First, the public is divided as to whether Bush has a good idea where he wants to lead the country (45% say yes he has a good idea vs. 49% say no, he doesn’t have a good idea). In March 2001, two months after Bush was sworn in as president the Times Poll asked this question and more Americans were optimistic about the new president and his goals. Almost three-fifths (56%) of respondents believed the president had a good idea where he wanted to lead the country at that time, only a third didn’t think that. A majority of the public (51%) in the current survey don’t think he understands the problems of people like themselves, while 42% think he does; 51% believe that he cares more about rich people than he does about poor or middle income. However, 37% believe he cares about all income groups equally.

But, two personal attributes that are important for a president to have are leadership ability and honesty. And the president has high marks in these two categories. More than three out of five surveyed (61%) say that Bush is a strong leader, while almost a third don’t feel that way. (In February 2003, a Times poll showed that 71% thought he was a strong leader.) Nearly three out of five respondents (56%) think he is honest and trustworthy, while a third don’t believe he has that attribute.

Job Ratings: Half of those surveyed disapprove of the way President Bush is handling the economy and 44% approve. In April, it was the reverse — 55% approved of the president handling this issue, while 39% disapproved. Women today are more disapproving than men. The public is also disapproving of the way Bush is handling the health care issue (50%). About three in 10 of those surveyed approved. Yet, nearly three out of five respondents approve of the way the president is handling the war on terrorism. Slightly more than a third disapprove. Men and women, independents and moderates also approve of his handling this issue.

The war in Iraq is not going as well as expected and depending on the number of casualties the American military sustain, the Bush administration may be in for some rocky times with the American people. The presidential election is still a year away and lots of things could change the dynamics of the campaigns, but this issue, along with the economy, are the ones to watch during the coming year. Three out of five respondents think the economy and jobs should get the highest priority from the Bush administration when given three choices including rooting out terrorism and continuing with the reconstruction of Iraq. Less than three in 10 said getting rid of terrorism and just 8% cited Iraqi reconstruction.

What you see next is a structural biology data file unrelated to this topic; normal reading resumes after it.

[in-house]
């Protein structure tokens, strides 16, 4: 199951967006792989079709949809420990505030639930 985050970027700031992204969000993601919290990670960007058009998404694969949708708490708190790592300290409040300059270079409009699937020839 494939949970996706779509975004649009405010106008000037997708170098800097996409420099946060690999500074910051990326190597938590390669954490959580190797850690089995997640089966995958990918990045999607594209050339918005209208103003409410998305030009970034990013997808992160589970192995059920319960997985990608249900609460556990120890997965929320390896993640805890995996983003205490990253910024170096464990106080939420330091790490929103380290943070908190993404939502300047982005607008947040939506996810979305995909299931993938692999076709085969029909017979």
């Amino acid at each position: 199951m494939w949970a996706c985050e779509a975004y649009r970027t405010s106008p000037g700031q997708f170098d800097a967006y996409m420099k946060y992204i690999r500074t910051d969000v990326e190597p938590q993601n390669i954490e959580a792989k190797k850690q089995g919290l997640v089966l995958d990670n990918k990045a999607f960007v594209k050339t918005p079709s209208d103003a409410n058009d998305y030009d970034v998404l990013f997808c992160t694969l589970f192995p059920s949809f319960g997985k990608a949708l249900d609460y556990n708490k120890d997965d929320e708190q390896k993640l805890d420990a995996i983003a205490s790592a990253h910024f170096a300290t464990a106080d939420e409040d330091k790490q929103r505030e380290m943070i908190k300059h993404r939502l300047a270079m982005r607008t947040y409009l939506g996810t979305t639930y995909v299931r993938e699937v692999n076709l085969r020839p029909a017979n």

Clearly, the economy and the war in Iraq are vulnerable issues for President Bush. In the last month the nation has seen the economy recover slightly and there are indicators that the economy is turning around. But will that help unemployment? Will that help the public’s perception of the economy?

Economy

That leads to the economic issues facing the country since President Bush took office almost three years ago. The public is divided over whether the economy is doing well or badly. Half of Americans think the nation’s economy is doing well, while 49% think it is doing badly. There is a gender gap on this issue. Men think the economy is doing well (54%), while women think the opposite (54%). Majorities of independents (52%) and moderates (59%) think the economy is doing badly, as do respondents with household incomes of less than $20,000. One good sign for the president and his administration is that just 15% of all Americans expect the nation’s economy six months from now to be worse than it is today, while more than a third (35%) think it will get better.

Still another indicator that isn’t as heartening for the president is the fact that 54% of those surveyed believe that the country is not as well off financially since Bush became president, compared to 18% who think the country is better off financially and a quarter believe the country is in the same financial shape as when he took office. However, a rosier picture is seen in terms of how the respondents feel about their own financial situation since Bush took office almost three years ago. Half think they are in the same financial shape as when the president took office, while 22% say they are better off financially and 27% are not as well off financially. The wealthiest Americans — those with household incomes of more than $100,000 — say they are better off financially since Bush became president, 41%, (compared to 9% of respondents with household incomes less than $20,000 and 21% of those with household earnings of $20,000 to $40,000.)